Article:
An Interesting thought-maybe...
Mon, 24 Jun 2002 11:43:18 -0700
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>>>>> "KS" == Kevin Spicer <Spicer>
>>>>> wrote the following on Wed, 19 Jun 2002 23:09:05 +0100
KS> When people zip files they a) change the filename and b) change
KS> (in a binary sense) the content - but they don't change (in a
KS> human sense) the files real content. I don't think it would be
KS> unreasonable to guess that rdiff backup is transferring the
KS> entire file again. However 99% of zip files consist of the
KS> original filename with a suffix, if it was possible to summise
KS> which file had been zipped and how and just replicate this
KS> action on the remote machine this would likely be much quicker.
KS> I guess there would be a lot of work here, but I just wondered
KS> whether others think there might be gains to be made here?
I think this falls under the general category of content specific
diffing/delta generation. I don't know the technical term but I bet
there is a lot of academic literature on it. Recognizing that a file
isn't just a bunch of bytes could theoretically improve performance on
many different file types.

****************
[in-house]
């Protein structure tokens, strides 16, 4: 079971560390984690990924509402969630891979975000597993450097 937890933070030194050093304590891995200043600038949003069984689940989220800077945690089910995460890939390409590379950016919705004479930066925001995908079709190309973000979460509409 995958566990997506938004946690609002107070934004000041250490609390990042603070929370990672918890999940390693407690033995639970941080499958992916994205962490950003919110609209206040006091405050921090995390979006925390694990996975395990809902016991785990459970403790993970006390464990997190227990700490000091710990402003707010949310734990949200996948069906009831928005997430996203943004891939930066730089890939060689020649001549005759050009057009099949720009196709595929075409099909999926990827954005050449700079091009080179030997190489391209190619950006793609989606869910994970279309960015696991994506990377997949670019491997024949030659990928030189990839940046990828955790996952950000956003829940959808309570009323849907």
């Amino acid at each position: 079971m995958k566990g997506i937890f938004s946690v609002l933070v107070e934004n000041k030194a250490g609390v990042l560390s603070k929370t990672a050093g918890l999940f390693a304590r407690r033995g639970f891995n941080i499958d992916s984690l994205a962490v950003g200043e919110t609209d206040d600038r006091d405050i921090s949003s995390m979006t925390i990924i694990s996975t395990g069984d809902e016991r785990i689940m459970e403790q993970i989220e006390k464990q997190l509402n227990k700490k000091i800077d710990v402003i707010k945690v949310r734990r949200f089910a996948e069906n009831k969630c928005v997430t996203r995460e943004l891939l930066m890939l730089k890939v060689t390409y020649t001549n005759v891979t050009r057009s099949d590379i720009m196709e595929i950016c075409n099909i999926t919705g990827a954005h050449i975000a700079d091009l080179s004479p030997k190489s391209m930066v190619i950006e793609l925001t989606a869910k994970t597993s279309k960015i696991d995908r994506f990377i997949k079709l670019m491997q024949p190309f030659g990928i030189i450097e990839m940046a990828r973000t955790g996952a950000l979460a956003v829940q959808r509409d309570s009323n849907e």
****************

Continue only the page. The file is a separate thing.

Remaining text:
For instance, all natural language files could be translated into
Esperanto or something, so if /foo/bible on the source end was an
English translation of the bible, and /foo/bible on the receiving end
was a Spanish translation, it would only take few bytes (directive
"Translate Spanish->English") to encode the relevant delta. Well this
example is fanciful, but I hope the idea is clear...
In this case I think what you suggest would be hard, because, as
Dean Gaudet pointed out, zipping a file is not a bytewise 1-1
transformation (different versions, different compression levels,
etc.), and it seems we should preserve byte-level identity.
However, unzipping usually is a 1-1 transformation, so it would be
much easier to notice when a user has unzipped a file, and just tell
the writing end to do that. It would still be pretty time-consuming
to implement, though.
Another idea along these lines was suggested a while ago by Dean:
keep track of inodes, so rdiff-backup could detect when a file was
moved, and not send over the whole file again. This also seems like
it could be worth it, but would be long to implement, and the inode
info would take up a lot of memory.
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